Methods are perhaps the most common element of your programming interface, so you should take particular care in how you name them. This section discusses the following aspects of method naming:
Here are a few general guidelines to keep in mind when naming methods:
Start the name with a lowercase letter and capitalize the first letter of embedded words. Don’t use prefixes. See Typographic Conventions.
There are two specific exceptions to these guidelines. You may begin a method name with a well-known acronym in uppercase (such as TIFF or PDF)), and you may use prefixes to group and identify private methods (see Private Methods).
For methods that represent actions an object takes, start the name with a verb:
- (void)selectTabViewItem:(NSTabViewItem *)tabViewItem
Do not use “do” or “does” as part of the name because these auxiliary verbs rarely add meaning. Also, never use adverbs or adjectives before the verb.
If the method returns an attribute of the receiver, name the method after the attribute. The use of “get” is unnecessary, unless one or more values are returned indirectly.
See also Accessor Methods.
Use keywords before all arguments.
- (void)sendAction:(SEL)aSelector toObject:(id)anObject forAllCells:(BOOL)flag;
- (void)sendAction:(SEL)aSelector :(id)anObject :(BOOL)flag;
Make the word before the argument describe the argument.
Add new keywords to the end of an existing method when you create a method that is more specific than the inherited one.
- (id)initWithFrame:(NSRect)frameRect mode:(int)aMode cellClass:(Class)factoryId numberOfRows:(int)rowsHigh numberOfColumns:(int)colsWide;
NSMatrix, a subclass of NSView
Don’t use “and” to link keywords that are attributes of the receiver.
- (int)runModalForDirectory:(NSString *)path file:(NSString *) name types:(NSArray *)fileTypes;
- (int)runModalForDirectory:(NSString *)path andFile:(NSString *)name andTypes:(NSArray *)fileTypes;
Although “and” may sound good in this example, it causes problems as you create methods with more and more keywords.
If the method describes two separate actions, use “and” to link them.
- (BOOL)openFile:(NSString *)fullPath withApplication:(NSString *)appName andDeactivate:(BOOL)flag;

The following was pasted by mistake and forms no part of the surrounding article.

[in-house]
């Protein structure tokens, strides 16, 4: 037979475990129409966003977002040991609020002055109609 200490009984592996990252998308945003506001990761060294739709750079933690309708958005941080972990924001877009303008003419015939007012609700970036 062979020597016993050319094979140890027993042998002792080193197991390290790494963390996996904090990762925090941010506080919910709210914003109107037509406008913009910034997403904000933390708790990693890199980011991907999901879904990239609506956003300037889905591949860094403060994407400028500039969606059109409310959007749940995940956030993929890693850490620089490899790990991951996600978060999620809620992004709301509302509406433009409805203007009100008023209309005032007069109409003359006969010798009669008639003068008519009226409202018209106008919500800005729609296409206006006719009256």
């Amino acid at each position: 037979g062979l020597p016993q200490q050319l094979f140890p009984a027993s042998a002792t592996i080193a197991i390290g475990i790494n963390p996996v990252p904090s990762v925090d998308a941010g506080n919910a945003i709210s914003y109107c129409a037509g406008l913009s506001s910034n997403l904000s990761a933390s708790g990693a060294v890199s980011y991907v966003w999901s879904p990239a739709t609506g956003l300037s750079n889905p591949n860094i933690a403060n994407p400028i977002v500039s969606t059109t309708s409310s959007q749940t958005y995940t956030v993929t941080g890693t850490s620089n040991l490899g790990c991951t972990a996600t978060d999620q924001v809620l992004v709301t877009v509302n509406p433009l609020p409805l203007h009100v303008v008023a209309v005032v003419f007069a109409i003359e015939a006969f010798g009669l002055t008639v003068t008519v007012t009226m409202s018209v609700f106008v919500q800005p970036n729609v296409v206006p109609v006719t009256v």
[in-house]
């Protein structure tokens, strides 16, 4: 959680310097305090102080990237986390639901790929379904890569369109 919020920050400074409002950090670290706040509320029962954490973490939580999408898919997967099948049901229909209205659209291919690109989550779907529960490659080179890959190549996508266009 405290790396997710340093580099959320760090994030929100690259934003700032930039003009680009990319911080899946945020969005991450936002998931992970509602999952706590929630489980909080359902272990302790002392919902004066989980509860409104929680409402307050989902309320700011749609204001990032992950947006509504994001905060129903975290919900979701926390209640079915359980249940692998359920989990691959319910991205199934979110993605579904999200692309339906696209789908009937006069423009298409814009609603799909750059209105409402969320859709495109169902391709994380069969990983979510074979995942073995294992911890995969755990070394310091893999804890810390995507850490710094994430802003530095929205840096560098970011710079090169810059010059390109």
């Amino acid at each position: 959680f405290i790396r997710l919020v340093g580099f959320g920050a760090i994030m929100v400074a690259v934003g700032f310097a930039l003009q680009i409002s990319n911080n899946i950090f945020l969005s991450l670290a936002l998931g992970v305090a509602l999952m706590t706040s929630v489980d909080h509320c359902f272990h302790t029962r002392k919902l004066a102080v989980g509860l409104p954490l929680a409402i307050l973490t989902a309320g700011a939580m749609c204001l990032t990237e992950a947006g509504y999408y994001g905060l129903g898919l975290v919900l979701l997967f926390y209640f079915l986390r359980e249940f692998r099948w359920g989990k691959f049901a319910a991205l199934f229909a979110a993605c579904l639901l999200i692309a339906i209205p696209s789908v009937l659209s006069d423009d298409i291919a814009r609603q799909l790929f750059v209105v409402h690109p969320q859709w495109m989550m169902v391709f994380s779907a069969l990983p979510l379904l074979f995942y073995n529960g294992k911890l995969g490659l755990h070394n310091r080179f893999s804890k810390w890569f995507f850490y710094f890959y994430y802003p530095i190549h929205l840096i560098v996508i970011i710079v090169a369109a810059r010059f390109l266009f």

Accessor methods are those methods that set and return the value of a property of an object. They have certain recommended forms, depending on how the property is expressed:
If the property is expressed as a noun, the format is:
- (NSString *)title;
- (void)setTitle:(NSString *)aTitle;
If the property is expressed as an adjective, the format is:
If the property is expressed as a verb, the format is:
The verb should be in the simple present tense.
Don’t twist a verb into an adjective by using a participle:
You may use modal verbs (verbs preceded by “can”, “should”, “will”, and so on) to clarify meaning, but don’t use “do” or “does”.
Use “get” only for methods that return objects and values indirectly. You should use this form for methods only when multiple items need to be returned.
- (void)getLineDash:(float *)pattern count:(int *)count phase:(float *)phase;
In methods such as these, the implementation should accept
NULLfor these in–out parameters as an indication that the caller is not interested in one or more of the returned values.
Delegate methods (or delegation methods) are those that an object invokes in its delegate (if the delegate implements them) when certain events occur. They have a distinctive form, which apply equally to methods invoked in an object’s data source:
Start the name by identifying the class of the object that’s sending the message:
- (BOOL)tableView:(NSTableView *)tableView shouldSelectRow:(int)row;
- (BOOL)application:(NSApplication *)sender openFile:(NSString *)filename;
The class name omits the prefix and the first letter is in lowercase.
A colon is affixed to the class name (the argument is a reference to the delegating object) unless the method has only one argument, the sender.
- (BOOL)applicationOpenUntitledFile:(NSApplication *)sender;
An exception to this are methods that invoked as a result of a notification being posted. In this case, the sole argument is the notification object.